They Followed Doctors Orders
I Heard the Doctor Yelling at Him
‘The nurses were generally kind, and I tried to be kind because I knew they were David’s hope. They followed doctors orders. Food was usually late. The day of the vent, David called, very upset, and I heard the doctor yelling at him. He said it’s your fault that you have to go on the ventilator! If you wouldn’t have gone to the bathroom on your own, you’d be fine! Later in November, I had regular fights with the doctors and was met with a wall of “against hospital protocol”.
David’s vax status was at the top of his chart every day. I was allowed in after two weeks wait period because I also had Covid, but for only one hour a day. I asked for a vitamin drip, sometimes multiple times a day, and was told that that was against hospital protocol. I asked multiple times for ivermectin and again, that was against protocol. David tried to get some stretching done, but was ridiculed and told to return to bed. I visited the day of the vent, and he was getting stronger and his numbers were getting better. I drove the hour and a half home, only to get a call from his doctor, saying that if he refused the vent, he was going to die. I believe they waited for me to leave so they could scare David, and I wasn’t allowed back in until the next day.
American Frontline Nurses The Remembrance Project is a reader-supported publication. To receive new posts and support my work, consider becoming a free or paid subscriber.
David and I farmed and ranched together. In early October, we were sick with Covid, but were recovering. We needed to work calves, which included branding. It was a source of pride for David to always brand his calves, even though he was still sick. In the following days, he continued to get weaker, even though we were self medicating with ivermectin. We were very aware of the hospital situation and wanted to avoid any hospital, but David just was too weak.
The first two weeks of his hospitalization, I wasn’t allowed to see him because I had Covid also. We had discussed remdesivir, but the hospital used their scare tactics and eventually David agreed. They also threatened him with his life when in the middle of the night after my all day visit and he was doing fine, they told him he needed to go on the ventilator. They called me, and I asked them what other alternatives there were, and the doctor simply said, “heaven!” The doctor told him it was his fault that he needed to be vented, because he went to the bathroom by himself. Otherwise, he’d have been fine.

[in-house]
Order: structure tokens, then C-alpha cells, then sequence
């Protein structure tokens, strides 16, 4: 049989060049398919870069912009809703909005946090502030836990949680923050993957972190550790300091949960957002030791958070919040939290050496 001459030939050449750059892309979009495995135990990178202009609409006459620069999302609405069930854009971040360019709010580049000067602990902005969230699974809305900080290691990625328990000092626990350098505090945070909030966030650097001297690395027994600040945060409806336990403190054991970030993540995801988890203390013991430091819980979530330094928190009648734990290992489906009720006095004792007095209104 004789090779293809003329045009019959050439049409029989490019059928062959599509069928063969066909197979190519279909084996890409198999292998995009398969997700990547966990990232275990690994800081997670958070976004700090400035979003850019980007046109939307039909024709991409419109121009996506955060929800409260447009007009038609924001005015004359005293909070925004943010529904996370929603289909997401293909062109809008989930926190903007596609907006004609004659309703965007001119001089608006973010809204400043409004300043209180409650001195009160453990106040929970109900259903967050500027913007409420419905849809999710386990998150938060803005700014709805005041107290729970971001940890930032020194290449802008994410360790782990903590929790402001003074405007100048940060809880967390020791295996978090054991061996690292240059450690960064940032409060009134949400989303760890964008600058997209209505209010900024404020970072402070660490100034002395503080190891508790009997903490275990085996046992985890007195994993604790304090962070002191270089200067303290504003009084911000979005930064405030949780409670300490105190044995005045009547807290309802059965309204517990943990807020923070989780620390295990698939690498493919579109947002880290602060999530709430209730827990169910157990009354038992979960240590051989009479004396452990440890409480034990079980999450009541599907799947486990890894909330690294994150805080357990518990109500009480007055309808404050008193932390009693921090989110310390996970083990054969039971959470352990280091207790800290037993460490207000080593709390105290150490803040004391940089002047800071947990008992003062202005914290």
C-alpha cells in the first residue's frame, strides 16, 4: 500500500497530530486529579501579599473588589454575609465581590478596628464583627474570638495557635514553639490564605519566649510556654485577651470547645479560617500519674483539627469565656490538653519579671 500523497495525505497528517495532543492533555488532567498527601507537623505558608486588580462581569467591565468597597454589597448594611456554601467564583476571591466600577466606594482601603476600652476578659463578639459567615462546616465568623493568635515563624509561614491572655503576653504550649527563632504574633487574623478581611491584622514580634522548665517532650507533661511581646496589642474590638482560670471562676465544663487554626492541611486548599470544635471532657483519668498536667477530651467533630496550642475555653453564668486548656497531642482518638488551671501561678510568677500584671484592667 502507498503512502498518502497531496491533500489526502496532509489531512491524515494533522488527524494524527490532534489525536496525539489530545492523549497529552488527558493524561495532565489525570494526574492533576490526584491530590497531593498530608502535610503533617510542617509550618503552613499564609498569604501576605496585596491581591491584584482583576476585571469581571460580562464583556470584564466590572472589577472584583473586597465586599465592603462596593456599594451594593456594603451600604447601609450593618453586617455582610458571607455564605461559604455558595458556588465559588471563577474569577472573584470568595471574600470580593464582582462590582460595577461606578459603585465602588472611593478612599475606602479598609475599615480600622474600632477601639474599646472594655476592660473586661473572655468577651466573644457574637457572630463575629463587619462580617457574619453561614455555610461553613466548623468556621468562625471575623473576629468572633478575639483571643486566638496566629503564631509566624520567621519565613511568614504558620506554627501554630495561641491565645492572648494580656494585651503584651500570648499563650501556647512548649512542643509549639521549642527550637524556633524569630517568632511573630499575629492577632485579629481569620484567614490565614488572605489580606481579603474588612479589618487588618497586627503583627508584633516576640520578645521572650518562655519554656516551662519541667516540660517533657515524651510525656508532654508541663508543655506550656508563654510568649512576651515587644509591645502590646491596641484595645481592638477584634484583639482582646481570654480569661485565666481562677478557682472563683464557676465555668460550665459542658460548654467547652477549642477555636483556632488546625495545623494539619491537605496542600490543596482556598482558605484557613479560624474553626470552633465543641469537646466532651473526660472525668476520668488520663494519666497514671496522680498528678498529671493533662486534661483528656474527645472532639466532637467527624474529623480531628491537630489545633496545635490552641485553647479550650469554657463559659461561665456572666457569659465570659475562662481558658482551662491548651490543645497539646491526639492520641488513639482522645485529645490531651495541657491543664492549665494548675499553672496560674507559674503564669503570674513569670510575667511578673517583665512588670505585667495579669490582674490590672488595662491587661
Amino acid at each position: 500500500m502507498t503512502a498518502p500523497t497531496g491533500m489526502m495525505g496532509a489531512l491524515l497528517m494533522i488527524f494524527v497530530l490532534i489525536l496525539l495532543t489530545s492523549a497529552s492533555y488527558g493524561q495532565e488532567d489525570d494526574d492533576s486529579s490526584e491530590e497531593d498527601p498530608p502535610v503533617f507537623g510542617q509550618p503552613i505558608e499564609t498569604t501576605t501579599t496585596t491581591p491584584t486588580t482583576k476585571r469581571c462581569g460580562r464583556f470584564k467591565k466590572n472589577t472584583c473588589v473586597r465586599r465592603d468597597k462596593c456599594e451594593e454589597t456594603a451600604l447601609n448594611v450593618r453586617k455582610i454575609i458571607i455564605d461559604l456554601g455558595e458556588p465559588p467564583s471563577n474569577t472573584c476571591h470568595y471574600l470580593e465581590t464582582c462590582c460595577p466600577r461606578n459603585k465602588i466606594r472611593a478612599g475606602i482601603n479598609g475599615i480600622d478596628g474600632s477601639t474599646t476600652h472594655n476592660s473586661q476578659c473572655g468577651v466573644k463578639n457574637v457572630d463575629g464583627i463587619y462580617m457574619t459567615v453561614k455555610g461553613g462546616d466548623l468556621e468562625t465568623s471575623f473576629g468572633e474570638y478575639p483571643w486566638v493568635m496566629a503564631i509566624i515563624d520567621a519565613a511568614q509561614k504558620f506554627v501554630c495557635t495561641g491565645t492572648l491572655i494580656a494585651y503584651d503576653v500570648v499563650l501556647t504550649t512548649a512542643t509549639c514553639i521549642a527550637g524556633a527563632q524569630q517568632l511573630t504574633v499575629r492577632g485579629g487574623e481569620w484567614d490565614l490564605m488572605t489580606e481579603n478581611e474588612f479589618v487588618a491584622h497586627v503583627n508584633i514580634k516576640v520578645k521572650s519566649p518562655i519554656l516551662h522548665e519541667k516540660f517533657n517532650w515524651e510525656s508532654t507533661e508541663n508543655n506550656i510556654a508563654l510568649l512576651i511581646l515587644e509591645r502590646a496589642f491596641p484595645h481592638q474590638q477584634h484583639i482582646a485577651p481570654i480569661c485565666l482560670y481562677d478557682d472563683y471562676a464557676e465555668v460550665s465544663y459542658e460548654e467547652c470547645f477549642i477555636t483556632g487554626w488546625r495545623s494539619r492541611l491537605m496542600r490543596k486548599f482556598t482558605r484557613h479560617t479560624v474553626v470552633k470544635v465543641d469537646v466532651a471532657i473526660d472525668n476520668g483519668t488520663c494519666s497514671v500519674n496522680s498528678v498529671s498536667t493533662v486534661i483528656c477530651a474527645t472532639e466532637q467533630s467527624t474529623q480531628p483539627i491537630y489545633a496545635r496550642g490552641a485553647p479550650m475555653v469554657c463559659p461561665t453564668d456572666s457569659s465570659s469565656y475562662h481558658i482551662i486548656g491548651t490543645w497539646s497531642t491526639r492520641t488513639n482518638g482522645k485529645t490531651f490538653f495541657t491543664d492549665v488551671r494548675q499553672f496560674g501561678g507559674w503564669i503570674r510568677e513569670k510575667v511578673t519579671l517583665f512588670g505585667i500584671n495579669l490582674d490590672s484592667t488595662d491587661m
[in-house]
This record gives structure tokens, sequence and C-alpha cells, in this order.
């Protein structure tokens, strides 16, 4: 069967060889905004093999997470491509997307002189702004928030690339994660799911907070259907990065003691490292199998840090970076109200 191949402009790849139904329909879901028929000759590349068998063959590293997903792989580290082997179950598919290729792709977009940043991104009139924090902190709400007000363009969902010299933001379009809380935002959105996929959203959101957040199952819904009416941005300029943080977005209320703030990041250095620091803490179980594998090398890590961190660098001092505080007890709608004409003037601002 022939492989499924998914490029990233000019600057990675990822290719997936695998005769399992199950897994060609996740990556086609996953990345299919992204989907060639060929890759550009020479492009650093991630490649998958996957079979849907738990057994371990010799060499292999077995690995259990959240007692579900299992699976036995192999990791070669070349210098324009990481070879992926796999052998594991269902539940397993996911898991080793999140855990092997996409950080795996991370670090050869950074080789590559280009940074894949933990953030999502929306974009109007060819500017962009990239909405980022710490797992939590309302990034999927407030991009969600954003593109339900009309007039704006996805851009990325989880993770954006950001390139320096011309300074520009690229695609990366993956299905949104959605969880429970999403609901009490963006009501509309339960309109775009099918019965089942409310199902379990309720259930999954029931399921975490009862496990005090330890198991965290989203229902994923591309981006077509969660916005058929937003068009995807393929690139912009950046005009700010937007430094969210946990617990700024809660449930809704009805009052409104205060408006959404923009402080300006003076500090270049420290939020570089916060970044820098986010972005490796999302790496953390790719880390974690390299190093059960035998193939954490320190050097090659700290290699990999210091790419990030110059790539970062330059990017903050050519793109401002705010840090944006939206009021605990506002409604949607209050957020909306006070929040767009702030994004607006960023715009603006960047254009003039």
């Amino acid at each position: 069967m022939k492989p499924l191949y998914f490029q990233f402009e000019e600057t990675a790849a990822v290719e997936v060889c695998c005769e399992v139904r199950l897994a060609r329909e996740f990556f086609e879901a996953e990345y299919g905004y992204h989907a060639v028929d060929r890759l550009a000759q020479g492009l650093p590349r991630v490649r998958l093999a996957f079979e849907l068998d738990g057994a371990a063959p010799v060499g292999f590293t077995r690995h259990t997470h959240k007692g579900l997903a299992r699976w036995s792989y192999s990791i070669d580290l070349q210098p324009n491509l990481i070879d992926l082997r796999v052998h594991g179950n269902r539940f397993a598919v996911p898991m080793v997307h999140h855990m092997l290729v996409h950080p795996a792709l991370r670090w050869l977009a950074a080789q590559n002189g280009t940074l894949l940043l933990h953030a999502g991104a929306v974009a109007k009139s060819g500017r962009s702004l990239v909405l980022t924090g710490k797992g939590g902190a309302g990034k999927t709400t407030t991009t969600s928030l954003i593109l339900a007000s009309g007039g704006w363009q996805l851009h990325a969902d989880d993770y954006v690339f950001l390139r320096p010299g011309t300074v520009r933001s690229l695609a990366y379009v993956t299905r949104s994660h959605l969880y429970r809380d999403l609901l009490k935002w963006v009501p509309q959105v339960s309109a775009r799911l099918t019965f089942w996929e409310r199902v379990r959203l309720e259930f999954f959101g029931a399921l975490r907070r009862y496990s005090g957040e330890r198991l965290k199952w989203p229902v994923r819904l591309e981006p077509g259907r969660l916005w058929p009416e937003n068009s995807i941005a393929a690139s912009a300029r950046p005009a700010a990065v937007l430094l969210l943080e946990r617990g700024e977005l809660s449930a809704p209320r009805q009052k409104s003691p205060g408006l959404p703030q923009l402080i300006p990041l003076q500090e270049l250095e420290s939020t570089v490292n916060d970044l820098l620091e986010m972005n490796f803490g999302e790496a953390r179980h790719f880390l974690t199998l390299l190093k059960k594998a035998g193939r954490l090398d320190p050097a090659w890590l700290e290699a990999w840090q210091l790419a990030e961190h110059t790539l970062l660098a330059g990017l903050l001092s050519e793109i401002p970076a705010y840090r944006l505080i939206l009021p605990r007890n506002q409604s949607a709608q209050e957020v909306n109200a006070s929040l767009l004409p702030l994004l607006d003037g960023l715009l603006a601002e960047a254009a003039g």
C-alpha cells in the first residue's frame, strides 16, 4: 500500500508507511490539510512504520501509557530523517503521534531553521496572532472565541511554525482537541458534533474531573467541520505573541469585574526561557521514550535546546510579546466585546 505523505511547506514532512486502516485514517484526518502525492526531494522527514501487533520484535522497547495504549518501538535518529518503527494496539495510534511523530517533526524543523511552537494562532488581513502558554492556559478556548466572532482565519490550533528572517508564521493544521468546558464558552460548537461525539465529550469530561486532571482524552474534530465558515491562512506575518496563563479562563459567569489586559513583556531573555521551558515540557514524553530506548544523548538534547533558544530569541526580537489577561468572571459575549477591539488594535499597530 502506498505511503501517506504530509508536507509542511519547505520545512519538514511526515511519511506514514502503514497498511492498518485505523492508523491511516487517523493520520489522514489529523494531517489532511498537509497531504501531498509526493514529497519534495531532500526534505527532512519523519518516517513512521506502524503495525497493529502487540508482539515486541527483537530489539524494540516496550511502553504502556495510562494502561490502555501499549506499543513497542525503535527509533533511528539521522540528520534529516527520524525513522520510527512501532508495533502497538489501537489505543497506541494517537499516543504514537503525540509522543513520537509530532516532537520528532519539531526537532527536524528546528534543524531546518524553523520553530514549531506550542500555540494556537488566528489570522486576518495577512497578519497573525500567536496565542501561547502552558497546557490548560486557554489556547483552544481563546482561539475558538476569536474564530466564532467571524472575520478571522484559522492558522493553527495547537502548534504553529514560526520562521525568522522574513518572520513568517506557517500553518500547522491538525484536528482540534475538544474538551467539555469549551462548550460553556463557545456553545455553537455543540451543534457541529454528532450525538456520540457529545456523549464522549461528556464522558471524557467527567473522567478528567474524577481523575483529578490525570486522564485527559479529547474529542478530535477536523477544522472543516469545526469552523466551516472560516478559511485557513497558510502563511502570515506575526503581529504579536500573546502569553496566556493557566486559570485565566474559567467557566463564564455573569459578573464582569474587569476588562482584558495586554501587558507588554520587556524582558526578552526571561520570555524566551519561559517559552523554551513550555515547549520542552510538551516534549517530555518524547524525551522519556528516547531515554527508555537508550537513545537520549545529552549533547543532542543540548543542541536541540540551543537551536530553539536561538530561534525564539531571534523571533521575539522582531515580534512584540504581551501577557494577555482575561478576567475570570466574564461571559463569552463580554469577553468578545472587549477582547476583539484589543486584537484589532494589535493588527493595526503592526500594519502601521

I figured out early that I had to be nice to the nurses, and not make waves, to keep from having a target on my back. Most nurses and some doctors were kind, but as I watched my soul mate die, every day was a fight with the doctors, one he ultimately lost. I was allowed to be in the room with him for one hour while he was dying, but our two adult children were denied the right to say goodbye to their father. They will never get over that. None of us will.
David was a pillar in our community, on the school board, and other organizations, and was very well thought of, and respected. The large high school gym was filled with people during his visitation and funeral. My children and I are trying our best to keep our farm running and productive, but we desperately miss our husband and father. We now have a beautiful two year old granddaughter that only knows her Papa through photos.
David was a very active, engaged and loved member of our community. His funeral was held in our gymnasium, where David helped with high school volleyball and reffed wrestling. David served as a school board member for eight years and was on two different fair boards for many years. His death left a huge hole in the community. The gym was filled with shocked mourners who all want justice for David.
Empower American Frontline Nurses and amplify our advocacy efforts by taking a moment to rate us on Great Nonprofits. It's a simple yet impactful way to contribute—no cost involved—and helps us showcase the positive impact we make in the lives of patients. Your support means the world to us!